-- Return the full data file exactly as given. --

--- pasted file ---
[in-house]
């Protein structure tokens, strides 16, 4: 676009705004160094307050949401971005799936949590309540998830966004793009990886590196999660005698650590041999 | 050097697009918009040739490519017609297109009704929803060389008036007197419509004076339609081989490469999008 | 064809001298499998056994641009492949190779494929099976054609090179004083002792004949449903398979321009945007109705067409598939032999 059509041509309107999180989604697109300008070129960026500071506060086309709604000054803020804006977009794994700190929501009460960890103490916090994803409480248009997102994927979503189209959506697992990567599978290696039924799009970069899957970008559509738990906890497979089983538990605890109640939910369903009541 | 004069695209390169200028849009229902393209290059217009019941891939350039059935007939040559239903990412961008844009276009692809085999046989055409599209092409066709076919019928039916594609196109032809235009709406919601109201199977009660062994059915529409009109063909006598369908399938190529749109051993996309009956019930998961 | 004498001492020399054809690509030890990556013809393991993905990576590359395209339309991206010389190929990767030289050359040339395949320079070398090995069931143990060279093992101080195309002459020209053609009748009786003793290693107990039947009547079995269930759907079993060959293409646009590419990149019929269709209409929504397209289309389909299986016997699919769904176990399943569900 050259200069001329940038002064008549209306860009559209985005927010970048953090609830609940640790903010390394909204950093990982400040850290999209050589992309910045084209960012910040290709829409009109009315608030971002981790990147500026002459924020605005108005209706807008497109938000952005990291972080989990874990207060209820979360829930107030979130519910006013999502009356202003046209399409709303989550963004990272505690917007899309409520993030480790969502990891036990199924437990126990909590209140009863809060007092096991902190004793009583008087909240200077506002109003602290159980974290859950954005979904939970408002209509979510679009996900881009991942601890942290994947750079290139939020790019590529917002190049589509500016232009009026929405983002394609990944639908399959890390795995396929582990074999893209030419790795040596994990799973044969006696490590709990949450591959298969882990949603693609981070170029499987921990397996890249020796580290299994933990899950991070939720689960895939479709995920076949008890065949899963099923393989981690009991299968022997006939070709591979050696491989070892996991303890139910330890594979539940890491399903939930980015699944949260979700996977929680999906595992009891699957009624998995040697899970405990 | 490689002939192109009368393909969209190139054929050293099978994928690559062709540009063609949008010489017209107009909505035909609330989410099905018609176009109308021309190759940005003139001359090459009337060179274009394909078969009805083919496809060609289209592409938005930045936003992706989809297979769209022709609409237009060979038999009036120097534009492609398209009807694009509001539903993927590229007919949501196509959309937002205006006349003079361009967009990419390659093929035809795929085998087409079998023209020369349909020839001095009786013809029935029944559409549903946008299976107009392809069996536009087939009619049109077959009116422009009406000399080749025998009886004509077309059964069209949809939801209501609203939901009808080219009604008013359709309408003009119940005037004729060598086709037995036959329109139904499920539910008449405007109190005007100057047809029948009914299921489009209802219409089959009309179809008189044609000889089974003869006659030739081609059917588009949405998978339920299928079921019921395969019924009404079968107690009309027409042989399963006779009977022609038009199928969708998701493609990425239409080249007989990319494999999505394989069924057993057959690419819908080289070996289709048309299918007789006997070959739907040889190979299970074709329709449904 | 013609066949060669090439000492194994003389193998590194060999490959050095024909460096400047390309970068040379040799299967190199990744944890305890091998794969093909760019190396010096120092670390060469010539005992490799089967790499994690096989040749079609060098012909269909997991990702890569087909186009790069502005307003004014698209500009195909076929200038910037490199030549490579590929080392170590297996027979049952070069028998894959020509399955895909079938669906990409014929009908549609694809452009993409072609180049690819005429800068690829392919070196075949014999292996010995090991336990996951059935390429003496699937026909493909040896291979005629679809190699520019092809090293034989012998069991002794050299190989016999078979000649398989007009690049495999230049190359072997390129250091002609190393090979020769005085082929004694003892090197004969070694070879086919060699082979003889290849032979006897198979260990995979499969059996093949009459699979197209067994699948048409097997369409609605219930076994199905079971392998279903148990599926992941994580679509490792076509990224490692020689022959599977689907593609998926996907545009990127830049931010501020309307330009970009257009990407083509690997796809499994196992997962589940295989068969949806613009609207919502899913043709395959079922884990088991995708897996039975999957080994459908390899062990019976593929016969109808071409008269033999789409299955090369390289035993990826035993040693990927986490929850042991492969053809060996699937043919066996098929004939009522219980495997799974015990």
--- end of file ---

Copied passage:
[in-house]
């Protein structure tokens, strides 16, 4: 676009705004160094307050949401971005799936949590309540998830966004793009990886590196999660005698650590041999 | 050097697009918009040739490519017609297109009704929803060389008036007197419509004076339609081989490469999008 | 064809001298499998056994641009492949190779494929099976054609090179004083002792004949449903398979321009945007109705067409598939032999 059509041509309107999180989604697109300008070129960026500071506060086309709604000054803020804006977009794994700190929501009460960890103490916090994803409480248009997102994927979503189209959506697992990567599978290696039924799009970069899957970008559509738990906890497979089983538990605890109640939910369903009541 | 004069695209390169200028849009229902393209290059217009019941891939350039059935007939040559239903990412961008844009276009692809085999046989055409599209092409066709076919019928039916594609196109032809235009709406919601109201199977009660062994059915529409009109063909006598369908399938190529749109051993996309009956019930998961 | 004498001492020399054809690509030890990556013809393991993905990576590359395209339309991206010389190929990767030289050359040339395949320079070398090995069931143990060279093992101080195309002459020209053609009748009786003793290693107990039947009547079995269930759907079993060959293409646009590419990149019929269709209409929504397209289309389909299986016997699919769904176990399943569900 050259200069001329940038002064008549209306860009559209985005927010970048953090609830609940640790903010390394909204950093990982400040850290999209050589992309910045084209960012910040290709829409009109009315608030971002981790990147500026002459924020605005108005209706807008497109938000952005990291972080989990874990207060209820979360829930107030979130519910006013999502009356202003046209399409709303989550963004990272505690917007899309409520993030480790969502990891036990199924437990126990909590209140009863809060007092096991902190004793009583008087909240200077506002109003602290159980974290859950954005979904939970408002209509979510679009996900881009991942601890942290994947750079290139939020790019590529917002190049589509500016232009009026929405983002394609990944639908399959890390795995396929582990074999893209030419790795040596994990799973044969006696490590709990949450591959298969882990949603693609981070170029499987921990397996890249020796580290299994933990899950991070939720689960895939479709995920076949008890065949899963099923393989981690009991299968022997006939070709591979050696491989070892996991303890139910330890594979539940890491399903939930980015699944949260979700996977929680999906595992009891699957009624998995040697899970405990 | 490689002939192109009368393909969209190139054929050293099978994928690559062709540009063609949008010489017209107009909505035909609330989410099905018609176009109308021309190759940005003139001359090459009337060179274009394909078969009805083919496809060609289209592409938005930045936003992706989809297979769209022709609409237009060979038999009036120097534009492609398209009807694009509001539903993927590229007919949501196509959309937002205006006349003079361009967009990419390659093929035809795929085998087409079998023209020369349909020839001095009786013809029935029944559409549903946008299976107009392809069996536009087939009619049109077959009116422009009406000399080749025998009886004509077309059964069209949809939801209501609203939901009808080219009604008013359709309408003009119940005037004729060598086709037995036959329109139904499920539910008449405007109190005007100057047809029948009914299921489009209802219409089959009309179809008189044609000889089974003869006659030739081609059917588009949405998978339920299928079921019921395969019924009404079968107690009309027409042989399963006779009977022609038009199928969708998701493609990425239409080249007989990319494999999505394989069924057993057959690419819908080289070996289709048309299918007789006997070959739907040889190979299970074709329709449904 | 013609066949060669090439000492194994003389193998590194060999490959050095024909460096400047390309970068040379040799299967190199990744944890305890091998794969093909760019190396010096120092670390060469010539005992490799089967790499994690096989040749079609060098012909269909997991990702890569087909186009790069502005307003004014698209500009195909076929200038910037490199030549490579590929080392170590297996027979049952070069028998894959020509399955895909079938669906990409014929009908549609694809452009993409072609180049690819005429800068690829392919070196075949014999292996010995090991336990996951059935390429003496699937026909493909040896291979005629679809190699520019092809090293034989012998069991002794050299190989016999078979000649398989007009690049495999230049190359072997390129250091002609190393090979020769005085082929004694003892090197004969070694070879086919060699082979003889290849032979006897198979260990995979499969059996093949009459699979197209067994699948048409097997369409609605219930076994199905079971392998279903148990599926992941994580679509490792076509990224490692020689022959599977689907593609998926996907545009990127830049931010501020309307330009970009257009990407083509690997796809499994196992997962589940295989068969949806613009609207919502899913043709395959079922884990088991995708897996039975999957080994459908390899062990019976593929016969109808071409008269033999789409299955090369390289035993990826035993040693990927986490929850042991492969053809060996699937043919066996098929004939009522219980495997799974015990």